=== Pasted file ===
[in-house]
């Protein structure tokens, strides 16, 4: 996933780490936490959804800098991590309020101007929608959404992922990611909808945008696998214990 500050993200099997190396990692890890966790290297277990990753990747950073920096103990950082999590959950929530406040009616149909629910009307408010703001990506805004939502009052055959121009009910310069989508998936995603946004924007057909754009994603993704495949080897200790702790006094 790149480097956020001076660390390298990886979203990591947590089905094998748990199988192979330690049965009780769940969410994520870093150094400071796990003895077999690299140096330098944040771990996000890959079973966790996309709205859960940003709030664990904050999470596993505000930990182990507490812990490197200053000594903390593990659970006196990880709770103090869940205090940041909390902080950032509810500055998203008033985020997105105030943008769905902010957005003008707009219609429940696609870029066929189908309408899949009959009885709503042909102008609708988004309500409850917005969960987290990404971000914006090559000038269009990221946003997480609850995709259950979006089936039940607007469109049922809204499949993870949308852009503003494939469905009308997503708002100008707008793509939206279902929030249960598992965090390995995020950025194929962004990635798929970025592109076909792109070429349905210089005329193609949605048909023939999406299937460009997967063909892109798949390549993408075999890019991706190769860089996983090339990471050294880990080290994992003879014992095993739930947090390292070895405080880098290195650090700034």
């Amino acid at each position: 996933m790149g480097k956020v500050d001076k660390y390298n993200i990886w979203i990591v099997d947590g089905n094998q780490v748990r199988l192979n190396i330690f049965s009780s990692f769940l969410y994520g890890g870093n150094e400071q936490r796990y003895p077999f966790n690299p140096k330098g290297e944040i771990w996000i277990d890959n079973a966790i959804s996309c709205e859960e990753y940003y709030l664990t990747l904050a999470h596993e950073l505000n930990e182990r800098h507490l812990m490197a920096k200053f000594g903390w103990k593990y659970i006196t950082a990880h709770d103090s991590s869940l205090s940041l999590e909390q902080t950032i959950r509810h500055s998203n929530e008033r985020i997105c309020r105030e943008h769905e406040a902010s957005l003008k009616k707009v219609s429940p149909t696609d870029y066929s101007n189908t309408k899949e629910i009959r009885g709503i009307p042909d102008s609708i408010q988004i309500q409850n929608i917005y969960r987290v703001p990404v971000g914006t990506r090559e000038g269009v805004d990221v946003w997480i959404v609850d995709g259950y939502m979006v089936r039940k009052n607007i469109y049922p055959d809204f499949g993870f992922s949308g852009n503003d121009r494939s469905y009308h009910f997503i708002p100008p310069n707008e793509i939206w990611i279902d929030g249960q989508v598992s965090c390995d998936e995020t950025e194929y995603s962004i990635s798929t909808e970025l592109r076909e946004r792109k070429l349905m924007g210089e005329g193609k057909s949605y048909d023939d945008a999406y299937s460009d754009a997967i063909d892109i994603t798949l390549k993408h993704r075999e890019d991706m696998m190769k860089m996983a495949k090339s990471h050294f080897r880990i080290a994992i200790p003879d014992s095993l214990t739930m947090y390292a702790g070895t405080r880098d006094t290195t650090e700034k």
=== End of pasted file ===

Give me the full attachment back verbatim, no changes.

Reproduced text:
[in-house]
């Protein structure tokens, strides 16, 4: 996933780490936490959804800098991590309020101007929608959404992922990611909808945008696998214990 500050993200099997190396990692890890966790290297277990990753990747950073920096103990950082999590959950929530406040009616149909629910009307408010703001990506805004939502009052055959121009009910310069989508998936995603946004924007057909754009994603993704495949080897200790702790006094 790149480097956020001076660390390298990886979203990591947590089905094998748990199988192979330690049965009780769940969410994520870093150094400071796990003895077999690299140096330098944040771990996000890959079973966790996309709205859960940003709030664990904050999470596993505000930990182990507490812990490197200053000594903390593990659970006196990880709770103090869940205090940041909390902080950032509810500055998203008033985020997105105030943008769905902010957005003008707009219609429940696609870029066929189908309408899949009959009885709503042909102008609708988004309500409850917005969960987290990404971000914006090559000038269009990221946003997480609850995709259950979006089936039940607007469109049922809204499949993870949308852009503003494939469905009308997503708002100008707008793509939206279902929030249960598992965090390995995020950025194929962004990635798929970025592109076909792109070429349905210089005329193609949605048909023939999406299937460009997967063909892109798949390549993408075999890019991706190769860089996983090339990471050294880990080290994992003879014992095993739930947090390292070895405080880098290195650090700034």
């Amino acid at each position: 996933m790149g480097k956020v500050d001076k660390y390298n993200i990886w979203i990591v099997d947590g089905n094998q780490v748990r199988l192979n190396i330690f049965s009780s990692f769940l969410y994520g890890g870093n150094e400071q936490r796990y003895p077999f966790n690299p140096k330098g290297e944040i771990w996000i277990d890959n079973a966790i959804s996309c709205e859960e990753y940003y709030l664990t990747l904050a999470h596993e950073l505000n930990e182990r800098h507490l812990m490197a920096k200053f000594g903390w103990k593990y659970i006196t950082a990880h709770d103090s991590s869940l205090s940041l999590e909390q902080t950032i959950r509810h500055s998203n929530e008033r985020i997105c309020r105030e943008h769905e406040a902010s957005l003008k009616k707009v219609s429940p149909t696609d870029y066929s101007n189908t309408k899949e629910i009959r009885g709503i009307p042909d102008s609708i408010q988004i309500q409850n929608i917005y969960r987290v703001p990404v971000g914006t990506r090559e000038g269009v805004d990221v946003w997480i959404v609850d995709g259950y939502m979006v089936r039940k009052n607007i469109y049922p055959d809204f499949g993870f992922s949308g852009n503003d121009r494939s469905y009308h009910f997503i708002p100008p310069n707008e793509i939206w990611i279902d929030g249960q989508v598992s965090c390995d998936e995020t950025e194929y995603s962004i990635s798929t909808e970025l592109r076909e946004r792109k070429l349905m924007g210089e005329g193609k057909s949605y048909d023939d945008a999406y299937s460009d754009a997967i063909d892109i994603t798949l390549k993408h993704r075999e890019d991706m696998m190769k860089m996983a495949k090339s990471h050294f080897r880990i080290a994992i200790p003879d014992s095993l214990t739930m947090y390292a702790g070895t405080r880098d006094t290195t650090e700034k």